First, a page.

Brewster Rockit, Space Guy! Close Encounters of the Worst Kind. By Tim Rickard. Andrews McMeel. $12.95.
Anybody remember Flash Gordon? How about Buck Rogers in the 25th Century? Maybe the marvelous Chuck Jones parody, featuring Daffy Duck and called Duck Dodgers in the 24½th Century? Okay, okay, maybe at least the original mid-1960s version of Star Trek???
Brewster Rockit, Space Guy! draws on all those influences and more. Really draws on them: the characters seem to be wearing Star Fleet uniforms, minus the insignia, and the aliens they encounter are strictly of the Flash Gordon and Buck Rogers variety. And this stuff is funny, in a ridiculous and sometimes rather cruel way. The cruelty is part of the funniness.
The stereotypes of the “bold adventurers in space” are all here, but they’re all neatly skewed, skewered and twisted. Brewster Rockit is commander of a space station called R.U. Sirius (yes, the puns are all that bad, including the title character’s name as a pun on “booster rocket”). Brewster’s about as dim a bulb as a person can be without going out altogether for lack of discernible mental electrical impulses. He gets help (if you can call it that) from Cliff Clewless, the clichéd brilliant chief engineer – who in this case is a moron: when a device is turned on that incapacitates lower life-forms, an invading blob is not affected, but guess who is? Also aboard is the attractive token female in the form-fitting spacesuit, except that here she’s a 35-year-old single mom named Pam who can’t always get day care for her two kids (one of whom shoots down a NASA satellite, leading her to yell, “OK! That’s coming out of your allowance!”). And then there’s Dr. Mel, the obligatory scientist in the obligatory white coat and dark gloves, who demonstrates the effects of a meteor hitting Earth by smacking other crew members with cream pies. And there is good-hearted, all-American boy Winky, assistant to Dr. Mel and a sort of station mascot, to whom Brewster gives all the dirty and dangerous jobs and who keeps ending up in the hospital as a result, often after shouting, “AAHHH! MY SPLEEN!”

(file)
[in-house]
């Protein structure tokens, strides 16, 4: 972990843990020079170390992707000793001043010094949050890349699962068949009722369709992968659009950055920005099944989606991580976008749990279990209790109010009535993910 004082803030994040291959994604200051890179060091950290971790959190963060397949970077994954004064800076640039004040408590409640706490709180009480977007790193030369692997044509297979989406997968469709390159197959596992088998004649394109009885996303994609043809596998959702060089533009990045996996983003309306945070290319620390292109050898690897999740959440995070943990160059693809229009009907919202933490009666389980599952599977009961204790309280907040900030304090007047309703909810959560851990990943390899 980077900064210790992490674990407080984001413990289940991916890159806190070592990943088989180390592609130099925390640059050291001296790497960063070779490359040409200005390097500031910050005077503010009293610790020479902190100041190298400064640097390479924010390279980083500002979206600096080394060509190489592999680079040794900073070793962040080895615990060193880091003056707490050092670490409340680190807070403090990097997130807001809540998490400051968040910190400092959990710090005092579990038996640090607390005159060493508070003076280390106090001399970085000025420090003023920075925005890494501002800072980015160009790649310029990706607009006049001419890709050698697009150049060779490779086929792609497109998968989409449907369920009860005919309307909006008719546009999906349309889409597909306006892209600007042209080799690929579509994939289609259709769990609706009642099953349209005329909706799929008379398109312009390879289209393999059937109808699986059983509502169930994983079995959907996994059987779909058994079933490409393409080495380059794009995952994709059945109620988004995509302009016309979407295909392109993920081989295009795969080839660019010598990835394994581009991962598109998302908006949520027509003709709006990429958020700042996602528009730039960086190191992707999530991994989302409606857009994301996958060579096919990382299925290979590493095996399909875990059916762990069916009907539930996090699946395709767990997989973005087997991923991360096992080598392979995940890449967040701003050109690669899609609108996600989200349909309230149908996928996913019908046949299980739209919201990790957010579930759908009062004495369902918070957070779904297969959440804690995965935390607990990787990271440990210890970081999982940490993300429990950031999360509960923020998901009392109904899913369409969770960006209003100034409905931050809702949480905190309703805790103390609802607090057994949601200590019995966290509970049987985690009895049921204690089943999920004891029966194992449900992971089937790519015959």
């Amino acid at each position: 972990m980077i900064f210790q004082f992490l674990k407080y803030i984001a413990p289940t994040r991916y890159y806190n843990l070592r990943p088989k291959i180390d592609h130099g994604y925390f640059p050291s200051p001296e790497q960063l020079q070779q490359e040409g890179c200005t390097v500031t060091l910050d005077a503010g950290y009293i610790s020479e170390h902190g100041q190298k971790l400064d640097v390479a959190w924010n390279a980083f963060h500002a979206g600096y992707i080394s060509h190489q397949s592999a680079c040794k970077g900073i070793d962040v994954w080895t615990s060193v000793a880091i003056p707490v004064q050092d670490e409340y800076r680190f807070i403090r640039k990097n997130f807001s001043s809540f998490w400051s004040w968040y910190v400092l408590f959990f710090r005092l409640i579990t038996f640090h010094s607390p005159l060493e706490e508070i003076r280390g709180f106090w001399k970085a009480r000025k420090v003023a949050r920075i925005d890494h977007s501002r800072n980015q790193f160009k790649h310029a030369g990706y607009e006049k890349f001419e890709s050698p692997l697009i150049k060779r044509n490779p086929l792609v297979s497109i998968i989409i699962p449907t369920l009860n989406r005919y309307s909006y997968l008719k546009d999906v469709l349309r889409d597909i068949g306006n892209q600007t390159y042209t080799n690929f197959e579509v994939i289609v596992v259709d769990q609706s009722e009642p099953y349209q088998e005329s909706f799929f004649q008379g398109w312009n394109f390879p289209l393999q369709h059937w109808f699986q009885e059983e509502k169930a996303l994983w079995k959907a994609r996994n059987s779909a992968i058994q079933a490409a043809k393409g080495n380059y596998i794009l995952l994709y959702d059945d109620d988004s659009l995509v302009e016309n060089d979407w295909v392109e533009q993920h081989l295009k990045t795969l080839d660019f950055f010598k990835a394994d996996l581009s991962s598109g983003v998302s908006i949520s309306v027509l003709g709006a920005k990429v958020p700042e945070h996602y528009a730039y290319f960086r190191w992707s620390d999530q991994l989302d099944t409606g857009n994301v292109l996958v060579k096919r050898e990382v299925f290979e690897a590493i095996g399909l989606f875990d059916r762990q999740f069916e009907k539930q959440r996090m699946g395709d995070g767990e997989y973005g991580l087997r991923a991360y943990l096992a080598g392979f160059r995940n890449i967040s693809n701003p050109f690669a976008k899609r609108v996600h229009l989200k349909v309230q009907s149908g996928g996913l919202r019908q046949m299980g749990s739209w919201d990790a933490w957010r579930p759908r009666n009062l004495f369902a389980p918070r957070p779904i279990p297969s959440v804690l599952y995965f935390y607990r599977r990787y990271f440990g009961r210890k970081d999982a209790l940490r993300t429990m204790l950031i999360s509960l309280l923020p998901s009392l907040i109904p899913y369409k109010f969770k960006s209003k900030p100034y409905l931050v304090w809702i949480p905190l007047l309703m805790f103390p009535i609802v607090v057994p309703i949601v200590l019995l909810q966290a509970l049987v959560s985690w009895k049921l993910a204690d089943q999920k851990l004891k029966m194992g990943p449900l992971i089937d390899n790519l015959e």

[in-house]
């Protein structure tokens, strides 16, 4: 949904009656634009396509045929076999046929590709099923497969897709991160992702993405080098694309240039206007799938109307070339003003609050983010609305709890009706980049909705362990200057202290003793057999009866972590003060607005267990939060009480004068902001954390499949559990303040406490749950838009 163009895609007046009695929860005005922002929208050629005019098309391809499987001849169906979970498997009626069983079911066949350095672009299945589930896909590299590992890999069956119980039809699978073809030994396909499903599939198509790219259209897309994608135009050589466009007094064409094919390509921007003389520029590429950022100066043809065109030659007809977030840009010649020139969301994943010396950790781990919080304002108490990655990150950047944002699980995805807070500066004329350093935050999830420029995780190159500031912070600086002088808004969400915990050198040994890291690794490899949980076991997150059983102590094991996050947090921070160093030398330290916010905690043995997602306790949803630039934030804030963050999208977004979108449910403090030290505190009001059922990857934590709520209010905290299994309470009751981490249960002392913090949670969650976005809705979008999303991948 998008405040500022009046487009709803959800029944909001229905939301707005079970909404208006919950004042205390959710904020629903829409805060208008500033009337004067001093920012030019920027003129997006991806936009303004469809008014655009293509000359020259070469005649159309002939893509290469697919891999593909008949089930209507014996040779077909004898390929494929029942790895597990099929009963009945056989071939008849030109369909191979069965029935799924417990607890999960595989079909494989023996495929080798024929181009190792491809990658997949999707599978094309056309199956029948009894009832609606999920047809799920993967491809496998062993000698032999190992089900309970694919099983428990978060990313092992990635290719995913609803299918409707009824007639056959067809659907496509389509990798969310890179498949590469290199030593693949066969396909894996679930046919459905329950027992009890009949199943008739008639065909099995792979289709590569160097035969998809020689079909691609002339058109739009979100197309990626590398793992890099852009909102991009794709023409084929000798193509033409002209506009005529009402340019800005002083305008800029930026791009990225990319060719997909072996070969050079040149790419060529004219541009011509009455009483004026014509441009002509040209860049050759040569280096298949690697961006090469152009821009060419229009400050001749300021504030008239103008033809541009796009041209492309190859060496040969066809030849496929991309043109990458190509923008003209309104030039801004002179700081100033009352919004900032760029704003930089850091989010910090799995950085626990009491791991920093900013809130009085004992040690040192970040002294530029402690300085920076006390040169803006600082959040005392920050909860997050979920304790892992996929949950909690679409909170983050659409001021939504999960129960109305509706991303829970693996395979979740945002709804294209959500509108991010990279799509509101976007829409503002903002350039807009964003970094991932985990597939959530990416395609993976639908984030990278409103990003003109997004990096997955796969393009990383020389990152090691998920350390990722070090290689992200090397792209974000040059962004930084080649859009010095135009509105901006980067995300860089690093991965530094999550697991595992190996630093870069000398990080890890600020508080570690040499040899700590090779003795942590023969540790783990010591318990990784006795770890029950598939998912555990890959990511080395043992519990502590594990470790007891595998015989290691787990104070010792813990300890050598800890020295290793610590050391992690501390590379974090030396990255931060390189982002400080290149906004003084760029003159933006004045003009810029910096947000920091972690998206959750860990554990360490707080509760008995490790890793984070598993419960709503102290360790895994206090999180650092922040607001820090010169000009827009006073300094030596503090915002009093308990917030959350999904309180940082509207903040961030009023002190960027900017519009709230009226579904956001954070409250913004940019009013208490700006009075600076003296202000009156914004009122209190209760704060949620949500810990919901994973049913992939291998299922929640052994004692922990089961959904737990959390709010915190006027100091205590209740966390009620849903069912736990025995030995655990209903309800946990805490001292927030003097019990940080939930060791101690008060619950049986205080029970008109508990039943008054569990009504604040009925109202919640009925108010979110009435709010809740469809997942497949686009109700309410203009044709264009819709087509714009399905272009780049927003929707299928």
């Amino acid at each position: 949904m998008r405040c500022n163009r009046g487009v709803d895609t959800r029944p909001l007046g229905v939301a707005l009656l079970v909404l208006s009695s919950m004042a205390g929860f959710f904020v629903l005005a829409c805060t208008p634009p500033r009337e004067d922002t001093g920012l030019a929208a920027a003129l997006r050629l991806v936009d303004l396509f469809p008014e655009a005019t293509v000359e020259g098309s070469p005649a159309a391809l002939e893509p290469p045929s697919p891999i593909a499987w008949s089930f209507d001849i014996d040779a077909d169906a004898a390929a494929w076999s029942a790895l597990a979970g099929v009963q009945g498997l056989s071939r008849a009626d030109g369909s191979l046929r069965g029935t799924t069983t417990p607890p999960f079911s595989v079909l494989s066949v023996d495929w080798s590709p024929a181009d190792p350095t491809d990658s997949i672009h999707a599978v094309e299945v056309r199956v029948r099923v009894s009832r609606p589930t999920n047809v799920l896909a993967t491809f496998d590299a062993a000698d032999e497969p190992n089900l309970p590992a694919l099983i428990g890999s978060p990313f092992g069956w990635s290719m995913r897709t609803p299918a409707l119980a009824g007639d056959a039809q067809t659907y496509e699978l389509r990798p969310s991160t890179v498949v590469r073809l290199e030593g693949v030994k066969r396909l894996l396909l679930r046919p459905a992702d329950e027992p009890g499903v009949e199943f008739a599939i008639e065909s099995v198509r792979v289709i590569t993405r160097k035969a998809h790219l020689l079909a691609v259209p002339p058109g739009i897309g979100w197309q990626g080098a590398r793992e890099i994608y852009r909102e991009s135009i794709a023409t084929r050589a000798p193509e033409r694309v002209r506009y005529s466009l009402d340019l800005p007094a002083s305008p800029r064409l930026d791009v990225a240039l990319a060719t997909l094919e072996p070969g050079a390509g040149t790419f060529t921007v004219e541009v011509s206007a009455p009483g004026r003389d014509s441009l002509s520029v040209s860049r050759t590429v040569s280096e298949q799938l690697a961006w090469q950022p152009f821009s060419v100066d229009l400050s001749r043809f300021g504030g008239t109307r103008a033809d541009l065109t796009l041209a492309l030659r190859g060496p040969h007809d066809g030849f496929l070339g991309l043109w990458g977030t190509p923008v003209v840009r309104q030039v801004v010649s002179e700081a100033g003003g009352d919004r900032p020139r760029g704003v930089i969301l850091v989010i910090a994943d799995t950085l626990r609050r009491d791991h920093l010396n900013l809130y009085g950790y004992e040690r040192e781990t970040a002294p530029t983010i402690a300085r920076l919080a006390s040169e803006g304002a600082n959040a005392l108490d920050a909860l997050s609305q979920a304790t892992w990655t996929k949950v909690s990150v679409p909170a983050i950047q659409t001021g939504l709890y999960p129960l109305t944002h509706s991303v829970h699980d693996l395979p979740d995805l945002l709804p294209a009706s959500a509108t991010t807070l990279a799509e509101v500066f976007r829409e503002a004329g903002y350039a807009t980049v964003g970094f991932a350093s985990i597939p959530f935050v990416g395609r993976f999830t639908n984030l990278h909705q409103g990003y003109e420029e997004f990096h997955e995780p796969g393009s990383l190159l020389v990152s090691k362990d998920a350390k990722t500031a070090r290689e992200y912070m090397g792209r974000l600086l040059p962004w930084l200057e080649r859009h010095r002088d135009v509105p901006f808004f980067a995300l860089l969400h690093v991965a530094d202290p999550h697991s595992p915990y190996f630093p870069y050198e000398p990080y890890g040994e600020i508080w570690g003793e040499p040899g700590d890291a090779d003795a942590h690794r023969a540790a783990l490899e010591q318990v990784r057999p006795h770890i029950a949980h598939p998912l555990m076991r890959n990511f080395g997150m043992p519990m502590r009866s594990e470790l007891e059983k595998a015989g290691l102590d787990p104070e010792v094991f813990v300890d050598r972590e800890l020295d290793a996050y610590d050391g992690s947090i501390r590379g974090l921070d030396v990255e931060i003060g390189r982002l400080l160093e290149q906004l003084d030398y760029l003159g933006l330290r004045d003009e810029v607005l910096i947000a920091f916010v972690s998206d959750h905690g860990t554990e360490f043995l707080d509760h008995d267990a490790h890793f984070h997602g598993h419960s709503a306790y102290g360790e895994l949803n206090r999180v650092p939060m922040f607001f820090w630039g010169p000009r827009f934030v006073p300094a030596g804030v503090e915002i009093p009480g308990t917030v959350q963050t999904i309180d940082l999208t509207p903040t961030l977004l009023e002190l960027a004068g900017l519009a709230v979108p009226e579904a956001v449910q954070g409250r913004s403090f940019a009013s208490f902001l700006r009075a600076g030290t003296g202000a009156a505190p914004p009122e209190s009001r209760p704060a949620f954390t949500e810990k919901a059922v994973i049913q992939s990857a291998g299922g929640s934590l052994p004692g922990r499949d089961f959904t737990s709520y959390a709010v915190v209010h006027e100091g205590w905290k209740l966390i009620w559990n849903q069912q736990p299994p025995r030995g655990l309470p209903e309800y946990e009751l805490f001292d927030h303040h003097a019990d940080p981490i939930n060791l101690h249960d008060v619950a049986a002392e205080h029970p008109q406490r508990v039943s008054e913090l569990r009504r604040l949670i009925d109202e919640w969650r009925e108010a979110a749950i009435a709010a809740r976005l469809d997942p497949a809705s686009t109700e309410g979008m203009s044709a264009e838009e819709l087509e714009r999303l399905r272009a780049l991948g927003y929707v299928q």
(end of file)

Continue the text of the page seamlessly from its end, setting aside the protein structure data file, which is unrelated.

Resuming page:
Every strip is in color – an approach that Andrews McMeel is taking for an increasing number of its comic-strip collections – and in this case, the old-fashioned, flat, blocky color perfectly matches the old-fashioned, flat, blocky drawing style. But Tim Rickard’s sense of humor is strictly modern, or postmodern, or post-apocalyptic, or something. It’s certainly weird. One recurring character is a purple alien with an elongated head, who calls himself Enigmo and demonstrates his supposedly unlimited power by asking the space-station crew to pick a number between one and 10. Another is Bucky the robot – nothing but a bucket with a smiley face drawn on it, inverted on top of a coat rack. There are adventures with tribbles (remember those from Star Trek?), dinosaurs and huge ants, takeoffs on Star Wars and Planet of the Apes, and all sorts of other traditional space-opera stuff. No matter what may happen, though, the square-jawed (in fact, rectangle-headed) Brewster comes out on top by dint of unrelenting stupidity.
There’s a fair amount of death and pain and similar forms of amusement here, usually inflicted on Winky – no wonder Stephan Pastis, creator of the hilarious and death-obsessed Pearls Before Swine, agreed to write this book’s introduction. And there are occasional strips that are absurd to the point of hilarity (or the other way around), such as one in which Pam gets a cell-phone call during a battle with a monster: “Honey, Mommy can’t talk right now! She’s very busy killing space squids.” Not everything works – a long simultaneous parody of The Wizard of Oz and The Lord of the Rings is just too juvenile and silly – but most of Brewster Rockit is genuinely funny. Rickard uses the three-panel-per-strip format popularized in Dilbert and also used to good effect in Pearls Before Swine, but he plays with it by sometimes making the three panels all different sizes or collapsing two of them into one large one. Brewster Rockit is a real winner of a comic strip, and promises to keep getting better as long as Rickard doesn’t go all upscale and try to make Brewster, like, you know, smart or something.